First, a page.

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Culture

Check Your Sources Because Fake News About The Coronavirus Is Everywhere

By Noelle Ottinger·· 4 min read
fake news about coronavirus is everywhere

Are younger adults and children seriously at risk of dying from the coronavirus? Does it actually primarily affect the elderly population, those with underlying health conditions, and the immuno-compromised? All these are valid questions, but unfortunately finding truth in the midst of fake news is harder than it should be.

In a world that has been turned upside-down in light of the tragic COVID-19, it’s difficult to find solace, much less reliability in the news. With politically-charged agendas and reports that just make you feel like you’re in an episode of the Twilight Zone, finding a reputable news source in the chaos is surprisingly challenging. 

First, Let’s Get Some Stats Straight (Because We All Love Numbers)

According to researchers in London, there is a clear link between age and the chances of being hospitalized for COVID-19:

  • Fewer than 5% of those under 50 need to be hospitalized because of their symptoms, but this rises to 24% for 70 to 79-year-olds.

  • The older population is the main target for succumbing to the disease, with a fatality rate of 2.7-10% for ages 65 and older. 

  • Younger people are not necessarily exempt from being severely affected by the disease, with a 0-0.2% fatality rate for those aged 0-44, according to the CDC, but the chances of death significantly decrease in this demographic.

  • Older adults, particularly those with serious underlying health conditions, are at higher risk for severe COVID-19–associated illness and death than are younger persons.

Now, on to the fake news…

“Los Angeles Teen Dies from Contracting COVID-19”

On March 26, CNN reported that a 17-year-old teen’s death was linked to the coronavirus, but needed further “investigation” for a “complex” case. 

The boy was admitted to an emergency room for respiratory issues, and his death was initially ruled as being caused by COVID-19, but the Los Angeles County Department of Public Health later recanted, saying the case “needs more review” by the Centers for Disease Control and Prevention.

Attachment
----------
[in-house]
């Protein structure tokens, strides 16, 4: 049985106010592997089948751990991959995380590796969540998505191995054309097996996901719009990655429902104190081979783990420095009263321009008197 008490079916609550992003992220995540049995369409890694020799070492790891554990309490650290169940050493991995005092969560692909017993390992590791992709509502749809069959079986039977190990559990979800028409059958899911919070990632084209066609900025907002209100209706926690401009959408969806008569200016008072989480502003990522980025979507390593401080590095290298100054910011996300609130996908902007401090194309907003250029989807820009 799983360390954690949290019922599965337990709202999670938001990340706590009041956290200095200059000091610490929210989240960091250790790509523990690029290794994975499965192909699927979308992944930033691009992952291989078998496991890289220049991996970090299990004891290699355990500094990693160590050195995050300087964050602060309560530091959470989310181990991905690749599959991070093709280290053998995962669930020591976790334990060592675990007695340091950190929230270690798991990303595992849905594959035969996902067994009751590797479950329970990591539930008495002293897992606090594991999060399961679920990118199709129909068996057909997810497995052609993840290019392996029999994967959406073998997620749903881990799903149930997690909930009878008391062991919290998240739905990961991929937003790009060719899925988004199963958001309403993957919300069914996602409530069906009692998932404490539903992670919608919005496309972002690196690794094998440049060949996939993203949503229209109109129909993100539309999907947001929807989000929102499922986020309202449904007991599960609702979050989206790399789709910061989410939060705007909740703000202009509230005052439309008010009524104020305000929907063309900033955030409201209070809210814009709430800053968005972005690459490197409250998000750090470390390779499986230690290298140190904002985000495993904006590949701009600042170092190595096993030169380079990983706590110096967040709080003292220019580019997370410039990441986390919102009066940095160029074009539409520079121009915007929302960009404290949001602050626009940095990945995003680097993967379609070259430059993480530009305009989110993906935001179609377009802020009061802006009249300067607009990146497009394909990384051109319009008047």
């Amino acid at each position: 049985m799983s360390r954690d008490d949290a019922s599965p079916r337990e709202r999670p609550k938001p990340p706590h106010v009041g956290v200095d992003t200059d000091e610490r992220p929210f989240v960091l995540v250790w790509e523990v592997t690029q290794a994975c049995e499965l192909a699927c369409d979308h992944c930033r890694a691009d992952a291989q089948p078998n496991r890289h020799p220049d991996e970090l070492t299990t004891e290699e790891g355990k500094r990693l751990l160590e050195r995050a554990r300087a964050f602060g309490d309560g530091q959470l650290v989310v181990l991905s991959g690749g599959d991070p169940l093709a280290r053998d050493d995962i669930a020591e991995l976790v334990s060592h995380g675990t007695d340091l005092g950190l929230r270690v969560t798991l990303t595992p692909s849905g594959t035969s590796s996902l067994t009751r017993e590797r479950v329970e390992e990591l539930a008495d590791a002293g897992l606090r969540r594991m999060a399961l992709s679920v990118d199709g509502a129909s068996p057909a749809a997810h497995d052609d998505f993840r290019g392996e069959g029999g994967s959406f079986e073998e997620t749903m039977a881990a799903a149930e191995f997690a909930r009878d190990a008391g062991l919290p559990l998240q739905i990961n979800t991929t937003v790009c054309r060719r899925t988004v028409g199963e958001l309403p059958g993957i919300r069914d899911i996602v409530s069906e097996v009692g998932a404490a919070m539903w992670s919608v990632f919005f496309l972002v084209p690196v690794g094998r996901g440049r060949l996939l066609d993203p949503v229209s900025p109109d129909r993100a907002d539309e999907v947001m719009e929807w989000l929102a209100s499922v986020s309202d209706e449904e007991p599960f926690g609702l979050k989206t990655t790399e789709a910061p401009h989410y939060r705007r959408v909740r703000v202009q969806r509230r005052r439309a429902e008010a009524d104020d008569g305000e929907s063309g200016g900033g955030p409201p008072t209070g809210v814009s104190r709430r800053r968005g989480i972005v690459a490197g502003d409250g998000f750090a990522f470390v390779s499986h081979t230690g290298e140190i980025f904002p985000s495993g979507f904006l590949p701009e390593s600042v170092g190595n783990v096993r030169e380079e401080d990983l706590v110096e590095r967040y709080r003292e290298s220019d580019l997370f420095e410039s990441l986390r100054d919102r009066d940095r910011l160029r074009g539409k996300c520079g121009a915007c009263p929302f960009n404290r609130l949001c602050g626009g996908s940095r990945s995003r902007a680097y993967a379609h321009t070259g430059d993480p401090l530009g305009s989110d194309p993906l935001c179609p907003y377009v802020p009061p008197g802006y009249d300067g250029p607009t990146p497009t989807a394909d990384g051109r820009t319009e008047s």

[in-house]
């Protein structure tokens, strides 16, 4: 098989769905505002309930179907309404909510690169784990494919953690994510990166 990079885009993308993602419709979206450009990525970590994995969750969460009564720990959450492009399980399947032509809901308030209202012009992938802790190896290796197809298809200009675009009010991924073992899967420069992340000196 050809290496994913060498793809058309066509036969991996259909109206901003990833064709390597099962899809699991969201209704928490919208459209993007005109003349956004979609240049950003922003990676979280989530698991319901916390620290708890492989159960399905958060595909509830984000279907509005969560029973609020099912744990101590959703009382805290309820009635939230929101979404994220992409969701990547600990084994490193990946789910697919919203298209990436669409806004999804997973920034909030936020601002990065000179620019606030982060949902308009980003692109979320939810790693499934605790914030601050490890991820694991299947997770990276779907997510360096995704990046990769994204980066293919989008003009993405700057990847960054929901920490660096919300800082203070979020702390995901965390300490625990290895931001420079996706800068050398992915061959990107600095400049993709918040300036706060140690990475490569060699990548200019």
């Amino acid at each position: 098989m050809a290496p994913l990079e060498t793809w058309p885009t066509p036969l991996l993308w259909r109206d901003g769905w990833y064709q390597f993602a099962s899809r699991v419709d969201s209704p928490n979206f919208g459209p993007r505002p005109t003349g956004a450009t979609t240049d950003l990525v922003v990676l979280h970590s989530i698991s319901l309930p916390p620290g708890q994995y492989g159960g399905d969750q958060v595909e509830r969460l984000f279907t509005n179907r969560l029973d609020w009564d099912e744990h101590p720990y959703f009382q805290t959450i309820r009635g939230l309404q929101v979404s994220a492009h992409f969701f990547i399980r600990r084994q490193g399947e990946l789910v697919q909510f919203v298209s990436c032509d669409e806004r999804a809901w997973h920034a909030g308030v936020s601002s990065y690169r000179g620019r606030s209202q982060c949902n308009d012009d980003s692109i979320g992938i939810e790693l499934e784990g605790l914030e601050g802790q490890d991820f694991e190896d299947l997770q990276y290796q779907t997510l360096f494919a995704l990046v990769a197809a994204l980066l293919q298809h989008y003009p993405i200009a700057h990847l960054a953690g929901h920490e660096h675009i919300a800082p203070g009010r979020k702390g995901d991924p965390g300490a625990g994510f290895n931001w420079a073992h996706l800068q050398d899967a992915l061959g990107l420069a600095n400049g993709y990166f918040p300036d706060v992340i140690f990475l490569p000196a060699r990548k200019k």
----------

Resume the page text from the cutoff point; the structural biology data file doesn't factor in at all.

In a world that has been turned upside-down in light of the tragic COVID-19, it’s difficult to find solace, much less reliability in the news. 

Later that week, Barbara Ferrer, the county public-health director, removed the teen from the death toll and said there were "extenuating circumstances that pointed to an alternative diagnosis.”

Governor Gavin Newsom later rebuked the county for the faulty diagnosis.

“Connecticut Governor Says 7-Week-Old Infant Dies from COVID-19”

Connecticut Governor Ned Lamont revealed that an infant’s death was tied to coronavirus during a press release, but autopsy reports have not verified the claim.

According to Lamont’s administration, the discrepancy in information is because “the Department of Public Health and the Medical Examiner keep different sets of data and this is because their offices are focused on very different objectives.”

According to British researchers and the American CDC, there is a clear link between age and the chances of being hospitalized for COVID-19.

Why the difference in “objectives”? State epidemiologist Matthew Cartter says that the Department of Public Health records all positive cases of COVID-19 before and after a person’s death, but this is not the same as saying the virus caused a death.

The tragic fatality of an infant can take weeks for an autopsy report to return the cause of death. The Connecticut newborn was tested for COVID-19 after death, so the death can’t automatically be linked to the virus.

“CBS Airs Coverage of an Over-Run New York Hospital” 

Images of an over-run and frantic hospital staff in New York City graced CBS news in late March — except that it wasn’t actually in NYC. It was from Italy’s most affected city, Bergamo. 

Footage taken from Sky News of Italian patients and dated March 19 was inserted in a CBS report nearly a week later. The footage was followed by a worried Governor Cuomo pleading with the federal government to send more ventilators to the 30,000 patients in the New York City metro area. 

With politically-charged agendas and reports on news outlets, finding a reputable news source in the chaos is surprisingly challenging. 

It took several days for the footage to be removed after CBS admitted the editing mistake. A CBS News spokesperson told Fox News that they “took immediate steps to remove it from all platforms and shows.”

One thing’s for sure, it didn’t help viewers feel any more confident in the accuracy of journalism today, but instead, it only brought more fright to onlookers.

Closing Thoughts

While there are many valid and authentic reports being published during the COVID-19 pandemic, it’s a critical time to double (and triple) check your news sources. Being overloaded by stress is already a thing — you don’t need to add fake news to your daily diet.

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